Protecting What Matters Most from Climate Physical Risks: Prioritizing Plans, Protections & Adaptations Based on Consequences
Learn to develop a formative methodology for protecting existing - and siting new - infrastructure assets that seeks to fully account for climate physical risk knowns and unknowns.
Originally conducted 31 August 2021.
Climate trends are deviating substantially from prior norms, and these deviations are impacting the reliability of existing energy systems and the siting of new systems. Current methodologies for evaluating risks to fielded infrastructure and for identifying stable locations for the future are no longer valid. What's needed is a decision support to help planners and defenders prioritize and better protect existing critical grid and other critical infrastructure elements, including:
- Generation (all forms)
- Control centers
- Gas pipelines
- Water and waste water treatment plants
- Communications assets
This discussion will provide inputs into a formative methodology for protecting existing -- and siting new -- infrastructure assets that seeks to fully account for climate physical risk knowns and unknowns.
Upon completion, participants will be able to:
- Better understand current impacts to energy infrastructures
- Learn what the best climate models are telling us to expect in the near-mid term future
- Gain insight into potential mitigation and protection strategies to ensure we keep the power flowing and the lights on
Completion of this webinar is eligible for 1 CPE credit. CPE credits for ASIS-sponsored webinars will be updated in your user profile within 48 hours of completion. Self-reporting of CPE credits is not required.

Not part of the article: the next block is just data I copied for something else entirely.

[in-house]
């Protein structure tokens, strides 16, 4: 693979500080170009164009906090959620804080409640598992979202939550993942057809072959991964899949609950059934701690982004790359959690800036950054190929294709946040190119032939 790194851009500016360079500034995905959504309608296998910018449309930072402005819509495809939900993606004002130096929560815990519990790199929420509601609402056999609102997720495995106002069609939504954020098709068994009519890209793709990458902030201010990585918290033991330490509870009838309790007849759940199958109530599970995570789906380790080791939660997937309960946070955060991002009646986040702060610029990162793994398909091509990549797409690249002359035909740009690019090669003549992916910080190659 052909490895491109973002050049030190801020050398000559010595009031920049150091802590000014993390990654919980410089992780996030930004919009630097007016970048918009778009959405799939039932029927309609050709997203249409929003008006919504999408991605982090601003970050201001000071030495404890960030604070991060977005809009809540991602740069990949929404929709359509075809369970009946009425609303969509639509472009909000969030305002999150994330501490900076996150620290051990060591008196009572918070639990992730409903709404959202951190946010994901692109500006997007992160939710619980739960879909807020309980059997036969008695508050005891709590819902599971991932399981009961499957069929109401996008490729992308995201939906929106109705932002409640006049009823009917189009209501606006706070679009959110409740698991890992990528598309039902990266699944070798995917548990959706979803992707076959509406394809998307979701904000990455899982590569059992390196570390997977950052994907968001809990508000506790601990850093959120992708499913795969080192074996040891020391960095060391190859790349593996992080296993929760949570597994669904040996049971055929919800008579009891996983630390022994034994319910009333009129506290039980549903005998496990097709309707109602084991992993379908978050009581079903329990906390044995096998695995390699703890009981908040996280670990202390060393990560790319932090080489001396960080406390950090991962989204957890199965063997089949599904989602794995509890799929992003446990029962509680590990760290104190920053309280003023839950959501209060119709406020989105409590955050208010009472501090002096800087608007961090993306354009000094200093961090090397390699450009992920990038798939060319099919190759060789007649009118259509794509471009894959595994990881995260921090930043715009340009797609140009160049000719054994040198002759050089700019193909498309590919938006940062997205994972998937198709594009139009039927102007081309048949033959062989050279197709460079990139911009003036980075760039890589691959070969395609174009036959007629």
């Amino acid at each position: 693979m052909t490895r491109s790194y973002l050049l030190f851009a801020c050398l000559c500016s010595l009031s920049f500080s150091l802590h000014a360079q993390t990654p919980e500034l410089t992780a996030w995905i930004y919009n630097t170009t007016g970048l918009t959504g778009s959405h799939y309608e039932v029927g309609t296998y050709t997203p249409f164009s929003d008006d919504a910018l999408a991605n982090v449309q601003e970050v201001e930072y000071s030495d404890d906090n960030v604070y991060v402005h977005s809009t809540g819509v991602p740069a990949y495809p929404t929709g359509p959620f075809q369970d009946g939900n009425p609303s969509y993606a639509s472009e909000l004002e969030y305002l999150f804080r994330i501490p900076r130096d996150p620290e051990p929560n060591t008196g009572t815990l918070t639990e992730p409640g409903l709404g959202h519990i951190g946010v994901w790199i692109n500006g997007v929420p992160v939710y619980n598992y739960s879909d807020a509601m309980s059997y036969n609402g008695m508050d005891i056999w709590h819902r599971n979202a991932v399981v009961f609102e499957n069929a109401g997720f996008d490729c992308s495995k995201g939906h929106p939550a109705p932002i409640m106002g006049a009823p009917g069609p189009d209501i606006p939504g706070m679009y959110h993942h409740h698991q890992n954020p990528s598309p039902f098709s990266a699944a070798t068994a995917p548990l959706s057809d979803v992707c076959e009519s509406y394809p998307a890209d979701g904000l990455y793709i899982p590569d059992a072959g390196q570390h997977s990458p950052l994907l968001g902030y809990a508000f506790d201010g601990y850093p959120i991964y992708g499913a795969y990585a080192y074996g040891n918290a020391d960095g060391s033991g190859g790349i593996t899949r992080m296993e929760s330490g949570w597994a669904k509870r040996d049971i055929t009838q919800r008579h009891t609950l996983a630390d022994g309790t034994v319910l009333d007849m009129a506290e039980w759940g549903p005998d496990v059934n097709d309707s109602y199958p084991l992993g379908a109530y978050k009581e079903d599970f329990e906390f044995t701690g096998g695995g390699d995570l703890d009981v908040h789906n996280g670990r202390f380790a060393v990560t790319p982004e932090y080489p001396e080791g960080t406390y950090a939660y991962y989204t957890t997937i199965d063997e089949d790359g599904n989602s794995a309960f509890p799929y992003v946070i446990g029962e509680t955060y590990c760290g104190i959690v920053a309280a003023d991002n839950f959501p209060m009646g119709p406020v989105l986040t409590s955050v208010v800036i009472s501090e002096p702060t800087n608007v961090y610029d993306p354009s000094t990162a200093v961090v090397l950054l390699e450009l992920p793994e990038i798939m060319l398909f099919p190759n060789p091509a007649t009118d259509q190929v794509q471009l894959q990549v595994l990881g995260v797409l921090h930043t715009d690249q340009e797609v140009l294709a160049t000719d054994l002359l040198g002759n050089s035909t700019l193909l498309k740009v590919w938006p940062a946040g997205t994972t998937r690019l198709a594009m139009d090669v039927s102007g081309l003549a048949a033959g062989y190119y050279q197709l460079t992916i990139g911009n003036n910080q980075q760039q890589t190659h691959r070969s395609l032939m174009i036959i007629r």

Senior Grid Strategist
Idaho National Lab
Mr. Bochman provides strategic guidance on topics at the intersection of grid security and infrastructure resilience to senior U.S. and international government and industry leaders. Andy has provided analysis on energy sector security and resilience standards and gaps to the various USG and state regulators. Teaming with US and international partner orgs, Andy has trained operators and regulators in Central and Eastern European countries and most of the US states. A non-resident senior fellow with the Atlantic Council’s Global Energy Center, he recently published a book: Countering Cyber Sabotage: Introducing Consequence-based Cyber-Informed Engineering. Andy began his career as a comms officer in the US Air Force, and prior to joining INL was the Energy Security Lead at IBM and an Advisor at the Chertoff Group. Degrees of are from Harvard and the US Air Force Academy.
*Note: Speakers and content are subject to change without notice.